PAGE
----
Frontiersmen: the 1962 US Mercury crew
Show Hide image

The best of the NS in 2014: Science

Our best pieces from the past year. In this selection, the best articles about science.

Apocalypse soon: the scientists preparing for the end times

By Sophie McBain.

A growing community of scientists, philosophers and tech billionaires believe we need to start thinking seriously about the threat of human extinction.
 

This is (maybe) how we’d have colonised the Moon if the Soviet Union had got there first

By Ian Steadman.

A fascinating documentary from 1965 shows what Soviet scientists hoped would be possible with colonisation of the Moon.
 

The great ebola scare

By Michael Brooks.

It is being called the most severe health emergency of modern times. But are the fears of mass contagion in the west overblown?  


 

The sexist pseudoscience of pick-up artists: the dangers of “alpha male” thinking

By Ian Steadman.

We can mock the men in silly hats who claim to be experts in picking up women, but their weird anthropological worldview – of “alpha males” competing for “targets” – is a nonsense that has bled out into other sexist discourse.

 

Wandering in the heavens: how mathematics explains Saturn’s rings

By Ian Stewart.

How maths is changing cosmology - and why the best way to reach a comet near Mars is to go round the back of the sun.  

 

We may never teach robots about love, but what about ethics?

By Emma Woollacott.

Do androids dream of electric Kant?

 

The Periodic table versus the Apocalypse

By Michael Brooks.

Not just a faded poster on a lab wall, but “as impressive as the Pyramids or any of the other wonders of the world”. The table also holds the key to finding replacements for antibiotics.  

 

“Jews are adapted to capitalism”, and other nonsenses of the new scientific racism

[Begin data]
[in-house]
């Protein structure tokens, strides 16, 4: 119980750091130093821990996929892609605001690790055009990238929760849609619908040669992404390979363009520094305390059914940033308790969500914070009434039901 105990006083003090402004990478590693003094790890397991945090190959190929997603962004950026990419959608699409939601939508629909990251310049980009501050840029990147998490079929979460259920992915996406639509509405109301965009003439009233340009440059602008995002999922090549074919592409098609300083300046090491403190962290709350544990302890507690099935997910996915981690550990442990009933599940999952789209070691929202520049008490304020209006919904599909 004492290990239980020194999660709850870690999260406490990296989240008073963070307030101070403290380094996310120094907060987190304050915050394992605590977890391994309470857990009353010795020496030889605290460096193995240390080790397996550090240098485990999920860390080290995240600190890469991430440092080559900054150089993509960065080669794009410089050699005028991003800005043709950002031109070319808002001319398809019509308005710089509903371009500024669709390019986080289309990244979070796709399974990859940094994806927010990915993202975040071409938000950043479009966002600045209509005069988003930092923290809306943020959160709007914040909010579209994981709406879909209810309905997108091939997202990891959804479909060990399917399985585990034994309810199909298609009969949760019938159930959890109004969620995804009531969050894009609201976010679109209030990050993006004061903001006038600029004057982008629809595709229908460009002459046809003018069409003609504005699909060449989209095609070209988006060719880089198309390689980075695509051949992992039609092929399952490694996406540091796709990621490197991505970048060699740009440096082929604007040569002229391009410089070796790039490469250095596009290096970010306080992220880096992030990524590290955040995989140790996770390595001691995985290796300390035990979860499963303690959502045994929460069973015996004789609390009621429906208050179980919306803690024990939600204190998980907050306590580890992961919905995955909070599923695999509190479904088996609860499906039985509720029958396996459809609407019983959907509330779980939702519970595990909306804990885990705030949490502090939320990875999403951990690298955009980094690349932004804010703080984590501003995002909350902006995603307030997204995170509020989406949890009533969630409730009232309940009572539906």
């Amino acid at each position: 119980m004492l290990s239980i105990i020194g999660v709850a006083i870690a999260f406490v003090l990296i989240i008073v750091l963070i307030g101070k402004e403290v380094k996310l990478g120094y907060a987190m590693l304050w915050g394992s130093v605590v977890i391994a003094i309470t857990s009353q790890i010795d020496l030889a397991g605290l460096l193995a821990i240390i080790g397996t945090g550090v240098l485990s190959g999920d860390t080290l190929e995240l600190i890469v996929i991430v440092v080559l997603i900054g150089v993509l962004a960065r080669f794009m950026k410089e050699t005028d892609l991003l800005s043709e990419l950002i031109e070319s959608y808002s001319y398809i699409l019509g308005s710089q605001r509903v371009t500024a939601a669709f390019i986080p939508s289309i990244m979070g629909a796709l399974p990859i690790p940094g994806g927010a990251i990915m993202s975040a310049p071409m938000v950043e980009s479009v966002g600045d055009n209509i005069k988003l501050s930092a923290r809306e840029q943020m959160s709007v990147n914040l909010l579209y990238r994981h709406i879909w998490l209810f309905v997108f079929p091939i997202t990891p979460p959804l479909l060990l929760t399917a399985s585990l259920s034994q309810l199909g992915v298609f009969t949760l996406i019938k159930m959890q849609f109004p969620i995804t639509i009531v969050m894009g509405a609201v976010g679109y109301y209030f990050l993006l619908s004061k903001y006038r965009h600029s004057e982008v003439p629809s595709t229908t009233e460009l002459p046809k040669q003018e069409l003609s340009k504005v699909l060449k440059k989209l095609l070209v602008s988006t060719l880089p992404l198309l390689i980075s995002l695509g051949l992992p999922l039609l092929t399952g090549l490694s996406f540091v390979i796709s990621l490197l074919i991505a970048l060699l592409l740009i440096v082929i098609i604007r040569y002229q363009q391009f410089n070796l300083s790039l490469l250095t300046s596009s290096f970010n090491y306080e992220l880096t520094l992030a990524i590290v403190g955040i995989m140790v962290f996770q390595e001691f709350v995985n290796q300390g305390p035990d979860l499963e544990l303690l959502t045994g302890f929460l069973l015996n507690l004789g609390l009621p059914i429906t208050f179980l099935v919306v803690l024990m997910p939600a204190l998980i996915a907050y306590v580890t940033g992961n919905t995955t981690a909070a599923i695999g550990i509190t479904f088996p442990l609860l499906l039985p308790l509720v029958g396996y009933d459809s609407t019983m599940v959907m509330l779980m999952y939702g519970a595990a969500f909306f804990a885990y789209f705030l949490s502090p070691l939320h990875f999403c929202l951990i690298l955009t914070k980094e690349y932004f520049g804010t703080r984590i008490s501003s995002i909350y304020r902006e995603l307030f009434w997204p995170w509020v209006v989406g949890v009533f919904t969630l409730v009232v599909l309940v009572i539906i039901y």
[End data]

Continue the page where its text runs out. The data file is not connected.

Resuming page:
By Ian Steadman.

Nicholas Wade's A Troublesome Inheritance argues that the genetic differences between racial groups explain why the West is rich and Africa is poor - but beneath the new science lies an old, dangerous lie.

 

Maths is all Greek to me: how language barriers influence mathematics

By Michael Brooks.

The Navier-Stokes equations, which describe how fluids such as air and water flow, may finally have been proved to work in every situation.  

 

Explorers … or nosy parkers

By Colin Pillinger.

The planetary scientist Collin Pillinger, who died aged 70 this year, argues that it’s our thirst for discovery that makes us human.

Death on Mars: would you take a one-way trip to space?

By Helen Lewis

Within a few decades, we will have the technological ability to send humans to the red planet - as long as they don't want to come back home again.

Show Hide image

The Autumn Statement proved it – we need a real alternative to austerity, now

Theresa May’s Tories have missed their chance to rescue the British economy.

After six wasted years of failed Conservative austerity measures, Philip Hammond had the opportunity last month in the Autumn Statement to change course and put in place the economic policies that would deliver greater prosperity, and make sure it was fairly shared.

Instead, he chose to continue with cuts to public services and in-work benefits while failing to deliver the scale of investment needed to secure future prosperity. The sense of betrayal is palpable.

The headline figures are grim. An analysis by the Institute for Fiscal Studies shows that real wages will not recover their 2008 levels even after 2020. The Tories are overseeing a lost decade in earnings that is, in the words Paul Johnson, the director of the IFS, “dreadful” and unprecedented in modern British history.

Meanwhile, the Treasury’s own analysis shows the cuts falling hardest on the poorest 30 per cent of the population. The Office for Budget Responsibility has reported that it expects a £122bn worsening in the public finances over the next five years. Of this, less than half – £59bn – is due to the Tories’ shambolic handling of Brexit. Most of the rest is thanks to their mishandling of the domestic economy.

 

Time to invest